The top line story on Blackstone Group’s $5.6 billion take-out of CarrAmerica (NYSE: CRE) last week is simple: It’s fresh proof of the private equity capital glut that’s stalking public REITs. In 2005, reports SNL Financial, there were $20.4 billion in REIT privatizations, up from $2.64 billion in 2004, and roughly $9 billion in suchhave been struck during the past 10 weeks alone.
But the deal also represents a steep bet on Silicon Valley’s beleagueredmarket, where CRE owns roughly 5 million sq. ft. of office space, which represents nearly one-quarter of its wholly owned office portfolio. Last May, Blackstone was rumored to have been among the bidders for the 5.3 million sq. ft. Silicon Valley office/R & D portfolio owned by private investors Richard Peery and John Arrillaga. Those properties are still on the market, and Blackstone is apparently no longer in the running. Like CRE, Blackstone declined to comment for this story.
Washington-based CRE owns 4.8 million sq. ft. of downtown office space in the nation’s capital, but it has been expanding in Silicon Valley in recent years. In 2004, for example, CRE bought the Mission Towers I in Santa Clara for roughly $130 million, adding 282,000 sq. ft. to its portfolio. CRE also owns significant office assets in Sunnyvale, Palo Alto's Stanford Research Park, and properties in Mountain View, home of search engine juggernaut Google.
Six years after the tech wreck, Blackstone’s move can still be viewed as a value play. After peaking at 24% in 2003, office vacancies registered 17.12% at the end of 2005, reports Colliers ABR. Net absorption more than doubled last year, to 1.75 million sq. ft from 764,626 sq. ft. in 2004. Despite that progress, Silicon Valley office vacancy was still well above the national average of 14% at year-end 2005. Average starting rents for office space were running $1.93 per sq. ft. at year end 2005, which represented a 5% increase during the previous 12 months. Blackstone, whose nascent office holdings included a 350,000 sq. ft. pair of properties in Rockville, Md., also gains a lead role in the nation’s healthiest office market. According to Cushman & Wakefield, office vacancy in Washington D.C. stands at just 7.2%, making it the tightest U.S. office market. How will Blackstone, better known for snapping up hotel REITs in recent months, play in the office sector? In a March 6 note, Bear Stearns analyst Ross Smotrich projected that Blackstone will likely keep CRE’s operating platform intact rather than just flipping the assets.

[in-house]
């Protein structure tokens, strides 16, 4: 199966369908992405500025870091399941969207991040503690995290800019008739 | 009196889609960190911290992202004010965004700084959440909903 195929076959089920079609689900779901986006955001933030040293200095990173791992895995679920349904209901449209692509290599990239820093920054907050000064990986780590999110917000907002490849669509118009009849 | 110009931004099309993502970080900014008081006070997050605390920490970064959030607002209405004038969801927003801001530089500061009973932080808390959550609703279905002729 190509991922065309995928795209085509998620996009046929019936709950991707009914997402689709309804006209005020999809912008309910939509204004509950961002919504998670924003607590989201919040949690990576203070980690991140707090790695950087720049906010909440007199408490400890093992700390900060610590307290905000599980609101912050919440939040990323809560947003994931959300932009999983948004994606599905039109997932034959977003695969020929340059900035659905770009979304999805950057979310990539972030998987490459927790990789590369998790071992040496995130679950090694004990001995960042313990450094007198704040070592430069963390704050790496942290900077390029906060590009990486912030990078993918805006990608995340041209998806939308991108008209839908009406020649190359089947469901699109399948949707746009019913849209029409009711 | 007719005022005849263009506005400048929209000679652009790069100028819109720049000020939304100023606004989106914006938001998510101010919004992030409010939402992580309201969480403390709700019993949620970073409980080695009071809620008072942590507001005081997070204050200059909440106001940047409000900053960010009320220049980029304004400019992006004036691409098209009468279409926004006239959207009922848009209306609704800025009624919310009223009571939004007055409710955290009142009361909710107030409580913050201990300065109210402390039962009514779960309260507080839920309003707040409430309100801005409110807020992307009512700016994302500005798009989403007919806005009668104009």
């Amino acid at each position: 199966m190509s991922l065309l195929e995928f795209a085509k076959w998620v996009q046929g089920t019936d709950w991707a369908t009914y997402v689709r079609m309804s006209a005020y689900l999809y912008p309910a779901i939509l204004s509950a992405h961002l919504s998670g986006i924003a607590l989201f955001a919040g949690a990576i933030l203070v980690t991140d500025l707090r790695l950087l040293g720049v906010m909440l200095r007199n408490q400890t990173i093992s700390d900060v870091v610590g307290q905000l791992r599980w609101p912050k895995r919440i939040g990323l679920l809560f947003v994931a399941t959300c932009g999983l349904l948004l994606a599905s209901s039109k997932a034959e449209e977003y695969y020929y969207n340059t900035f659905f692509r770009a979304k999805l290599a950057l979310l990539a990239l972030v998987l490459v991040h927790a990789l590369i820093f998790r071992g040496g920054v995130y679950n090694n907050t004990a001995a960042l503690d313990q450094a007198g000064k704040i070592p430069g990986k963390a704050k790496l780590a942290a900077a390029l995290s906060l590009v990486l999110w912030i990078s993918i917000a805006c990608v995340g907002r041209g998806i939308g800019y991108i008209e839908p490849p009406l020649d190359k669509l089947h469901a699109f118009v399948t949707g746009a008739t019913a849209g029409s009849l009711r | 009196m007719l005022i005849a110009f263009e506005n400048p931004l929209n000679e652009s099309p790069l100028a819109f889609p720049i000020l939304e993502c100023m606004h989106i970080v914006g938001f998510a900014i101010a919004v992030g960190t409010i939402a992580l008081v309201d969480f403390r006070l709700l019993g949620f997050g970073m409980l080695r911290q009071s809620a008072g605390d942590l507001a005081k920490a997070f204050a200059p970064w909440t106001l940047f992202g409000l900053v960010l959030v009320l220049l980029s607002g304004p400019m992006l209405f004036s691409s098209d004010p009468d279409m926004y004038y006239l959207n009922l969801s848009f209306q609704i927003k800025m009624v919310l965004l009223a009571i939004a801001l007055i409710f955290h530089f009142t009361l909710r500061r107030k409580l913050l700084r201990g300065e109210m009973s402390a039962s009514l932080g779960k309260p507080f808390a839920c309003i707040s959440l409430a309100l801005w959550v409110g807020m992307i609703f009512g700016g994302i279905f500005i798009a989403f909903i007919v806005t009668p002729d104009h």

Under that scenario, Blackstone will assume an 18.4 million sq. ft. portfolio, ownership interests in joint ventures that control another 7.9 million sq. ft. and 202 acres of land zoned for 3.1 million sq. ft. of additional development. A full 47% of the remaining portfolio (based on 2005 operating revenues) is scattered across the San Francisco and southernregions.